Michael D Higgins has asked for his inauguration ceremony to be delayed so that people can attend this year's Armistice Day commemorations.
The inauguration ceremony is due to take place at 11am on November 11, the same time that Ireland will mark the day, 100 years ago, when the guns fell silent at the end of the World War I.
In a landslide victory, the 77-year-old poet, professor and campaigner was re-elected last Saturday with more than 55pc of the vote.
The Office of the President said Mr Higgins had asked the Government to hold the inauguration ceremony in the evening, rather than the morning, to accommodate all those who wished to mark the 100th anniversary of the end of World War I.
A spokesman said Mr Higgins was conscious of the desire of many Irish people to participate in commemoration ceremonies to remember the many Irishmen and women who lost their lives during the war.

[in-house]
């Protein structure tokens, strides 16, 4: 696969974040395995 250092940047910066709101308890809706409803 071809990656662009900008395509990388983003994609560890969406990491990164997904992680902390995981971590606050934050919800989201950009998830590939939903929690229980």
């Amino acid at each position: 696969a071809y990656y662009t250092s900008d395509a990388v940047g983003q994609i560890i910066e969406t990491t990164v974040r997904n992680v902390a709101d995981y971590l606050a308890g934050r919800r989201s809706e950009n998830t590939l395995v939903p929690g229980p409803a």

Meanwhile, former president Mary Robinson (74) has been appointed chair of The Elders, the peace and human rights campaigning group.
The international organisation of senior public figures was established in 2007 by the former South African president Nelson Mandela, who died in 2013.
Seventy-four-year-old Mrs Robinson becomes the third person to chair the group.
She follows in the footsteps of Desmond Tutu, the former archbishop of Cape Town, and former United Nations secretary-general Kofi Annan, who died earlier this year.
Mrs Robinson said it was a "huge honour" to take up the role at such a critical moment for peace, justice and human rights worldwide.
"Building on the powerful legacies of archbishop Tutu and Kofi Annan, I am confident that our group's voice can both be heard by leaders and amplify grassroots activists fighting for their rights," she said.
Mr Higgins congratulated Mrs Robinson on her appointment, saying it was a "testament to the very high regard in which she is held at a global level".